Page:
Question: What does AR stand for? Answer: AR Stands For Armalite Rifle, not Assault Rifle

AR was the model prefix used by ArmaLite as part of the naming convention for their rifles. AR is NOT an acronym for “Assault Rifle” or “Automatic Rifle.”

At one point, ArmaLite offered the following “Armalite Rifle” models. Note in the list below that all AR rifles are note semi-automatic.

AR Stands For Armalite Rifle Not Assault Rifle
AR Stands For Armalite Rifle Not Assault Rifle – Examples of AR rifles

Armalite AR-5 (Bolt Action) the ArmaLite AR-5 is a lightweight bolt-action takedown rifle chambered for the .22 Hornet cartridge and adopted as the MA-1 aircrew survival rifle by the United States Air Force. It was developed by ArmaLite, a division of Fairchild Engine and Airplane Corporation, in 1954.

Armalite AR-7 (Semi-Automatic) the ArmaLite AR-7 Explorer is a semi-automatic firearm in .22 Long Rifle caliber, developed in 1959 from the AR-5 that was adopted by the U.S. Air Force as a pilot and aircrew survival weapon. The AR-7 was adopted and modified by the Israeli Air Force as an aircrew survival weapon in the 1980s.

Armalite AR-10 (Semi-Automatic) The ArmaLite AR-10 is a 7.62×51mm NATO battle rifle developed by Eugene Stoner in the late 1950s and manufactured by ArmaLite, then a division of the Fairchild Aircraft Corporation. When first introduced in 1956, the AR-10 used an innovative straight-line barrel/stock design with phenolic composite and forged alloy parts resulting in a small arm significantly easier to control in automatic fire and over 1 lb (0.45 kg) lighter than other infantry rifles of the day.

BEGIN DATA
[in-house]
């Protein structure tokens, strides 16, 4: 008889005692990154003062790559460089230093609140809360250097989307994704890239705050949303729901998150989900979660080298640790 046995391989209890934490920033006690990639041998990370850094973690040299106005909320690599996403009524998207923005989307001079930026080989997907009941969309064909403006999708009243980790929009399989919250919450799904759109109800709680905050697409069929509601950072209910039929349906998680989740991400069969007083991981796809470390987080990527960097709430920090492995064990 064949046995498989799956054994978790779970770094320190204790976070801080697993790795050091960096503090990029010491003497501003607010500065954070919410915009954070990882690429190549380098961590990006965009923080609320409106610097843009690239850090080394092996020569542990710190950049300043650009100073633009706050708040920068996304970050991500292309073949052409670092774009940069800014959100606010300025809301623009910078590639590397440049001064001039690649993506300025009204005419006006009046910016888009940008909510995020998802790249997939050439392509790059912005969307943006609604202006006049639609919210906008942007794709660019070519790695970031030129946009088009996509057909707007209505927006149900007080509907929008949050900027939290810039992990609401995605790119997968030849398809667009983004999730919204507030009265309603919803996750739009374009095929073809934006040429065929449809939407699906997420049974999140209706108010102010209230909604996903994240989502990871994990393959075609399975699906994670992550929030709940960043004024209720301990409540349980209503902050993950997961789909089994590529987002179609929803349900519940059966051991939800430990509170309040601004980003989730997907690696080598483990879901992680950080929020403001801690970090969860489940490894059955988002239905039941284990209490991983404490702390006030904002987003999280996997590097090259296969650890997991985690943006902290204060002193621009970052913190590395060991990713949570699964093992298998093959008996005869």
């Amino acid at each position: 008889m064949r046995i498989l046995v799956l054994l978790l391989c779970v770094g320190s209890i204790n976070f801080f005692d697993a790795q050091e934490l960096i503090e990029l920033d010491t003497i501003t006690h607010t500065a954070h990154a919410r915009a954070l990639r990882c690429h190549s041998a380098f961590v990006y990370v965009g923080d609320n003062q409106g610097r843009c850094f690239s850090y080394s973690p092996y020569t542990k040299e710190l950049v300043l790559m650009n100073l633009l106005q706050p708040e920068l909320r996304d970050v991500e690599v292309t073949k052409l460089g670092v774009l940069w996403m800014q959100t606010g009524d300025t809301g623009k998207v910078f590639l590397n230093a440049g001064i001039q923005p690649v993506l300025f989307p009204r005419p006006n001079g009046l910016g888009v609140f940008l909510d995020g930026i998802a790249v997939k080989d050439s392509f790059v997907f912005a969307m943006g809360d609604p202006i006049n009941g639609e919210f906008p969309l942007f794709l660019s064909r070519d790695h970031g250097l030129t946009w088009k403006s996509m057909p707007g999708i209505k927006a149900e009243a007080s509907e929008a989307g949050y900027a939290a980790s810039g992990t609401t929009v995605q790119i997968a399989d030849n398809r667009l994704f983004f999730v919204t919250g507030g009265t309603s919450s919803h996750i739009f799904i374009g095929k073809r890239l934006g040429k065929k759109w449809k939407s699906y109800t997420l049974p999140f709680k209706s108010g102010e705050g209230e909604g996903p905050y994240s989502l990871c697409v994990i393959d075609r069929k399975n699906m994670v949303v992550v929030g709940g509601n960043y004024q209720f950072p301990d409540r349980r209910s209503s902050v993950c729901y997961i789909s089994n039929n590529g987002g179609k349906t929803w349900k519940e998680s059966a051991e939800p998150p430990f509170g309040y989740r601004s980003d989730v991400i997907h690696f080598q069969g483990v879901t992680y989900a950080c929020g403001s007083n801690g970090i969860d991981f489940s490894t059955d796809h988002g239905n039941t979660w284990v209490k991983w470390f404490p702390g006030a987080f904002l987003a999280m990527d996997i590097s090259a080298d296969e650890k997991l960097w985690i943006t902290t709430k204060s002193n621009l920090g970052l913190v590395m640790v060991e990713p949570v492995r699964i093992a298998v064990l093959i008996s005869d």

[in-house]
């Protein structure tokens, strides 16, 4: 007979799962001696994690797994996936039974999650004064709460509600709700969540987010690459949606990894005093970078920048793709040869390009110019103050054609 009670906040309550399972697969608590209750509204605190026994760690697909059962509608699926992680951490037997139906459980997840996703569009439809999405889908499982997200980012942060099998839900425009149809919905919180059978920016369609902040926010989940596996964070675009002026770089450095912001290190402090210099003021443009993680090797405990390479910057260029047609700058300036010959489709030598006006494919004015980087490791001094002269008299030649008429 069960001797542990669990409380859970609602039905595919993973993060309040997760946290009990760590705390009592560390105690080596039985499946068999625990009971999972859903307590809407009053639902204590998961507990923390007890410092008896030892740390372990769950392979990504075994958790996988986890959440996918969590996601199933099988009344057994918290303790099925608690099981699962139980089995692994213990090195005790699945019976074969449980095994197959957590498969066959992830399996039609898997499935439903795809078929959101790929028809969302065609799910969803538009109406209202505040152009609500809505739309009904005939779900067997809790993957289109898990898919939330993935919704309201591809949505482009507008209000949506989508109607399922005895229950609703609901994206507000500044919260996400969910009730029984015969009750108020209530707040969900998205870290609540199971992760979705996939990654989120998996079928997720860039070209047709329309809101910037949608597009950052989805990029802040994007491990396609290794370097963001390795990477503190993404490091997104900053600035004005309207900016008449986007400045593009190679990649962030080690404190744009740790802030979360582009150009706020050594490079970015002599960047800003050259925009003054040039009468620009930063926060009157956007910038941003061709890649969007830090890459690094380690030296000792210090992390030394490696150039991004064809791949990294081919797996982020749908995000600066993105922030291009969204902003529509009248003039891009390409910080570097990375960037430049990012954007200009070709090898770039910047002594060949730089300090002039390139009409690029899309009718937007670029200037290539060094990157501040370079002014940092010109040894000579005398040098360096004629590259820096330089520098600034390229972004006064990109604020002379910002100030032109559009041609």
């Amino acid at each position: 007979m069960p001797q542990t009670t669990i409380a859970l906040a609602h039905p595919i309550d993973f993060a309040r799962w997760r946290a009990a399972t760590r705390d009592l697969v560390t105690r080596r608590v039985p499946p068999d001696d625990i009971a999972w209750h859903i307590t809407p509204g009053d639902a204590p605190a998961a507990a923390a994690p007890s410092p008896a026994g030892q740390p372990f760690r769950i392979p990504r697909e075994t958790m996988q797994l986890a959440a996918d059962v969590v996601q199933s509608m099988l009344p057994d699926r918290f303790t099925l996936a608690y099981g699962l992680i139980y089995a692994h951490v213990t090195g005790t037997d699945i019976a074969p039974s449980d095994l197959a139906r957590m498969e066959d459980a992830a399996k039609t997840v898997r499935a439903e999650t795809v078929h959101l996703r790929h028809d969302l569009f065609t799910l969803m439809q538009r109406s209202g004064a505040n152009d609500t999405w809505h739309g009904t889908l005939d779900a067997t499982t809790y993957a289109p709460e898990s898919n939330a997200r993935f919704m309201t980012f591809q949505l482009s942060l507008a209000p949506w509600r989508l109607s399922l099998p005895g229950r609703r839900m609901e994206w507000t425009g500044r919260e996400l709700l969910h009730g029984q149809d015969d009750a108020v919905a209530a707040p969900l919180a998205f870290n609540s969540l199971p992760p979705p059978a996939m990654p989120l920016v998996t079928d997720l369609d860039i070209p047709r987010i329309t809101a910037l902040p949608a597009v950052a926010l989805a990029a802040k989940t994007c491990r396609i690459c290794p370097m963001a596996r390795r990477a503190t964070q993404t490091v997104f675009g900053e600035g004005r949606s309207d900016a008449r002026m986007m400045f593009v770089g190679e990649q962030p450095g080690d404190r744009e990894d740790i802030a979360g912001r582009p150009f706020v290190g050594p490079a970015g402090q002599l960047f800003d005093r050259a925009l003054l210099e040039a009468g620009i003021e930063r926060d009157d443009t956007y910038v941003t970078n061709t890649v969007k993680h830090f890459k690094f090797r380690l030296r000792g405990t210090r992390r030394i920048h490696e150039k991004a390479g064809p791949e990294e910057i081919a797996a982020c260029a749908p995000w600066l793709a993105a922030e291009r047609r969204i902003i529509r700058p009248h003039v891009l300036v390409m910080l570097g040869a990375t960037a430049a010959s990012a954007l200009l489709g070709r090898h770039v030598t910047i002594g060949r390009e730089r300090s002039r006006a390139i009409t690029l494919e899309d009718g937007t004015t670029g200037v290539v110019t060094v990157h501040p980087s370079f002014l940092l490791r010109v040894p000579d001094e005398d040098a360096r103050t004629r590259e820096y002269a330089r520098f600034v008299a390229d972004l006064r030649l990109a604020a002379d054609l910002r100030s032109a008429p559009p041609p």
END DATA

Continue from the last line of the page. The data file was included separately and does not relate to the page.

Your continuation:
Over its production life, the original AR-10 was built in relatively small numbers, with fewer than 10,000 rifles assembled. However, the ArmaLite AR-10 would become the progenitor for a wide range of firearms.

Armalite AR-15 (Semi-Automatic) The ArmaLite AR-15 is a select-fire, air-cooled, gas-operated, magazine-fed rifle manufactured in the United States between 1959 and 1964 and adopted by the United States Armed Forces as the M16 rifle. Designed by American gun manufacturer ArmaLite in 1956, it was based on its AR-10 rifle.

The ArmaLite AR-15 was designed to be a lightweight rifle and fire a new high-velocity, lightweight, small-caliber cartridge to allow infantrymen to carry more ammunition.

Armalite AR-18 (Semi-Automatic) The ArmaLite AR-18 is a gas-operated assault rifle chambered for 5.56×45mm NATO ammunition. The AR-18 was designed at ArmaLite in California by Arthur Miller, Eugene Stoner, George Sullivan, and Charles Dorchester in 1963 as an alternative to the ArmaLite AR-15 design, which had just been selected by the U.S. military as the M16. A semi-automatic version known as the AR-180 was later produced for the civilian market.

While the AR-18 was never adopted as the standard service rifle of any nation, its production license was sold to manufacturers in Japan and the United Kingdom. It is said to have influenced many later weapons such as the British SA80, the Singaporean SAR-80, and SR-88, the American Adaptive Combat Rifle, the Belgian FN F2000, the Japanese Howa Type 89, and the German Heckler and Koch G36.

Armalite AR-180 (Semi-Automatic) See above.

Armalite AR-30 (Bolt Action) The ArmaLite AR-30 is a bolt-action rifle manufactured by Armalite. Based in part on Armalite’s AR-50 rifle, the AR-30 is available in three cartridges; the .308 Winchester, .300 Winchester Magnum, and .338 Lapua. It was introduced at the 2000 SHOT Show.

Armalite AR-30A1 (Bolt Action) See ArmaLite AR-30 above.

Armalite AR-31 (Bolt Action) See ArmaLite AR-30 above.

Armalite AR-50 (Bolt Action) The ArmaLite AR-50 is a .50 BMG, single-shot, bolt-action anti-materiel precision rifle manufactured by ArmaLite.


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